Saxophonist Melissa Aldana to perform with Crash Trio at Vermont Jazz Center
The Melissa Aldana Trio comes to the Vermont Jazz Center on March 28.

Saxophonist Melissa Aldana to perform with Crash Trio at Vermont Jazz Center

BRATTLEBORO — The Melissa Aldana Trio are coming the Vermont Jazz Center on Saturday, March 28. They will be performing jazz standards and original compositions.

Aldana will be performing with her Crash Trio, with fellow members Pablo Menares on bass and Francisco Mela on drums.

Melissa Aldana was the third generation in her family to follow the saxophone as her calling. Her father, Marcos Aldana, now considered one of the most important musicians in Chile, was her first teacher. She still performs on the Selmer Mark VI saxophone she received as a treasured gift from her grandfather, Enrique Aldana, who was her father's teacher.

Marcos Aldana's teaching method was based on transcription: learn the sound quality and improvised solos of those you wish to emulate. Melissa began her studies on the alto saxophone at the age of 6.

“My dad would choose a song that he really liked, so the first person I learned from was Charlie Parker,” Melissa Aldana says. “We would take one phrase, and listen. Then, I would play it really slow, over and over, hundreds of times, until it sounded exactly like him. I think it's one of the best ways to teach a little kid because I learned everything by listening to the masters.”

According to a news release from the VJC, one of Aldana's remarkable traits is her ability to control the finest gradations of sound on her horn: pitch, timbre, inflection. “She uses her mastery of a million timbres to great effect – sometimes evoking sounds that are dark and breathy, other times forceful and sinewy, thus enabling her to sound both 'old school' and modern, sometimes even within the context of a single song.”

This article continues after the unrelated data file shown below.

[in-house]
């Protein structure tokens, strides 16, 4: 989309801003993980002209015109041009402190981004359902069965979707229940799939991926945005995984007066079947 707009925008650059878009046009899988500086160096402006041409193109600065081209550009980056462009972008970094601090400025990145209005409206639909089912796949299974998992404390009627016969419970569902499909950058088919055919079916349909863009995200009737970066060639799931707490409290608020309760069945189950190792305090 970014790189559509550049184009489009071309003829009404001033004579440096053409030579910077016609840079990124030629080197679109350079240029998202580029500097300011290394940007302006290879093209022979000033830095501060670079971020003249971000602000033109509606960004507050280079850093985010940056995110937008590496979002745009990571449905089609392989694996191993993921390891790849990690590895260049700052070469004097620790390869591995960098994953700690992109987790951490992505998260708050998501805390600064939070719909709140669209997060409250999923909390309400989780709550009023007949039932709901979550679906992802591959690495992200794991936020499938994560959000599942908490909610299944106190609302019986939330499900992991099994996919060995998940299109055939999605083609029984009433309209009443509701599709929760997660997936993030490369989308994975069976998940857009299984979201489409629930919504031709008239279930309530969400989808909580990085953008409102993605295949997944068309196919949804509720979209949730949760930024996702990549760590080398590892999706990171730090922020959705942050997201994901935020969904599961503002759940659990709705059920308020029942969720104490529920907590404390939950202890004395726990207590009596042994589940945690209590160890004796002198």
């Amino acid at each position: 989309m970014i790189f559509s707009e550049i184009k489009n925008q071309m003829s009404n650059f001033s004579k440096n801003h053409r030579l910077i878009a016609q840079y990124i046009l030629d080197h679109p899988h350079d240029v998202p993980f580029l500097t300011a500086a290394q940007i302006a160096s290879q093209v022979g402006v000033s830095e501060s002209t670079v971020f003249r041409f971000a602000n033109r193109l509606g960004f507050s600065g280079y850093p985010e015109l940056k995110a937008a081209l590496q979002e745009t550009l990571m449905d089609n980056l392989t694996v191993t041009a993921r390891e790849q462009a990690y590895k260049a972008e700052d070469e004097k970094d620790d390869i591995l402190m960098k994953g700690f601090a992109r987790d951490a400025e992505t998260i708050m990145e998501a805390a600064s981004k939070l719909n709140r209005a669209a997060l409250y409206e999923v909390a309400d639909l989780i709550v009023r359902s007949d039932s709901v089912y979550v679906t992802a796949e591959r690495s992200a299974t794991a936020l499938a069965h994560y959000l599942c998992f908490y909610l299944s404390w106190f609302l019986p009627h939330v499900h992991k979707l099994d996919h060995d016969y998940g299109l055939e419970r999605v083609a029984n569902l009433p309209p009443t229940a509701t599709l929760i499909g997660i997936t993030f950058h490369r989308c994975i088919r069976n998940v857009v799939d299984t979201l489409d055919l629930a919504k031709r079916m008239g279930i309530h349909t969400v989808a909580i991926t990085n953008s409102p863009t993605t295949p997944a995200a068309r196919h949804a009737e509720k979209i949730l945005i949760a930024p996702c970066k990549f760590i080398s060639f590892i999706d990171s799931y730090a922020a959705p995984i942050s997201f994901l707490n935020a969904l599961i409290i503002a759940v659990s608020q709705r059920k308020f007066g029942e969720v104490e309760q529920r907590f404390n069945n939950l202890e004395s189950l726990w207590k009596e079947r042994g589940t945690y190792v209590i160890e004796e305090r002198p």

At the age of 16, she was headlining jazz clubs in her native city of Santiago. When she learned that Panamanian pianist Danilo Pérez was coming to Chile as part of the Wayne Shorter Quartet, she sought him out during the sound check. Perhaps this was facilitated by the fact that Pérez' wife had studied with Aldana's father.

After hearing her play, Danilo invited Aldana to perform at the Panamanian Jazz Festival and then helped arrange auditions for her at the Berklee College of Music where she was awarded a full Presidential Scholarship. In Boston, she studied with (among others) Joe Lovano, Billy Pierce, Frank Tiberi, and Ralph Peterson.

Upon graduation, Aldana moved to New York where she networked the rich jazz club scene and studied with saxophone legend George Coleman. She recorded two albums for Greg Osby's Inner Circle Music label and played along with Osby for a weeklong residency at the Village Vanguard.

In 2013, Aldana entered the Thelonious Monk competition, which was judged by saxophonists Wayne Shorter, Jimmy Heath, Bobby Watson, Branford Marsalis, and Jane Ira Bloom. In the final round, she performed the standard, “I Thought About You,” showcasing her dark tone, motivic development and creative ornamentation; she also presented an original composition called “Free Fall.”

Aldana earned first prize. She is the first female instrumentalist to take first prize since the competition started in 1987.

“I understand that being from Chile, being young and being a woman makes me standout, but what I really want people to see is that jazz and music transcend gender and age. The most important thing is the quality of the music and what you feel when you hear it.”

Along with substantial prize money, Aldana received a record deal with the Concord Music Group, which led to a critically acclaimed album with Crash Trio.

During the last two years, Aldana has been playing and performing with bassist Pablo Menares (also from the Chilean jazz scene), and Cuban drummer Francisco Mela, together they are the Crash Trio.

Melissa says she has finally found her band: “This is the first time I have met people who have the time to dedicate to writing, talking about, and working on compositions.”

Subscribe to the newsletter for weekly updates